Silver Screen: The Man with the Iron Fists **1/2
It's hip-hop chopsocky when Wu-Tang Clan emperor RZA directs his first feature, which exists squarely in the neutral zone between pastiche, homage, and vanity project. But RZA has assembled an odd and impressive group of collaborators, including producer Quentin Tarantino, Hostel writer Eli Roth, blaxploitation icon Pam Grier, professional wrestler Dave “Batista” Bautista, and noted angry Australian Russell Crowe. The result is a frenetic, entertaining mishmash in which these disparate performers strike an interesting balance... except when they don't.
The political backdrop of the film is surprisingly complicated and semi-uninteligible, mostly because it's delivered as flat exposition by star RZA, playing a simple blacksmith dragged into national intrigue. The second-in-command of the Lion Clan, Silver Lion (Byron Mann), assassinates his boss Golden Lion in an attempt to make a larger power grab. He plans to steal a shipment of government gold. A slew of rival clans want their hands on the gold as well, even as the Zen Yi (Rick Yune), Golden Lion's son, returns to town seeking revenge. Also new in town is the brash Jack Knife (Russell Crowe) with his steampunk-mechanized buckknife and hearty sexual appetite. He's staying at a brothel run by the deadly Madam Blossom (Lucy Liu), who's hatching a scheme of her own.
RZA's unnamed Blacksmith is an escaped slave trying to lead a quiet life in China. His dramatic backstory is, like so much of The Man with the Iron Fists, a blur of flashback cutaways with voiceover narration filling in the gaps. The Blacksmith avoids the mounting conflict in town even as rival clans force him to forge weapons and his beloved Lady Silk (Jamie Chung), a prostitute in Madam Blossom's brothel, is threatened by the outsiders.
Eventually the Blacksmith will forge an unlikely alliance to battle off invading forces and restore balance to the town's warring factions, but not until, in one of the movie's signature scenes, his arms are bloodily lopped off and he's forced to replace them with... well, you've read the title.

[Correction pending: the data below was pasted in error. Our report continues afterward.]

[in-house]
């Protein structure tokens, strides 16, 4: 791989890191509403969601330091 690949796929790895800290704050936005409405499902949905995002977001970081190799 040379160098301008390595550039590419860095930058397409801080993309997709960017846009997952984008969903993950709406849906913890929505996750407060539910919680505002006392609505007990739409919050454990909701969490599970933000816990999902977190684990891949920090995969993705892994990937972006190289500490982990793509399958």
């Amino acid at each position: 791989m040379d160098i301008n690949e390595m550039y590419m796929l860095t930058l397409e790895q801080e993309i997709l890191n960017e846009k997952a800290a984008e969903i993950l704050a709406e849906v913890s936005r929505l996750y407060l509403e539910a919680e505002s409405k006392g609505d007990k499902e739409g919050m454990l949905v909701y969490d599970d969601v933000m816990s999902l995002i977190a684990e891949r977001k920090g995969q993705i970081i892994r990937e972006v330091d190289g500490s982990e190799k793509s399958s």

The Man with the Iron Fists succeeds at its top two priorities: have a banging soundtrack and some crazy, frenzied action. In addition to Wu-Tang Clan songs, RZA collaborates with a slew of other artists, including Kanye West and the Black Keys. The action, meanwhile, is heavy on the wire work and arterial spray. It's well-choreographed and flagrantly cartoonish, occasionally accentuated with more distinctly American brutality that reeks of Roth.
Everything that's not fighting or hip-hop, on the other iron fist, is not so great, from the unnecessarily convoluted storyline to the endless voiceovers to RZA's leaden turn as a metalsmith. The soundtrack is great and the movie has flourishes of real visual panache-- especially the set designs in Madam Blossom's house of ill repute-- and some memorable images of stylized violence. But casting himself as the Blacksmith was a patently bad idea, and his lack of presence is felt even more strongly when he's around his more experienced costars. On a hip-hop acting scale from Will Smith to 50 Cent, RZA is way over in Fiddy territory, along with DMX and Ice-T.
Come for the fighting. Stay for the music. Ignore the rest.
Follow Bryan Miller on Twitter@bmillercomedy.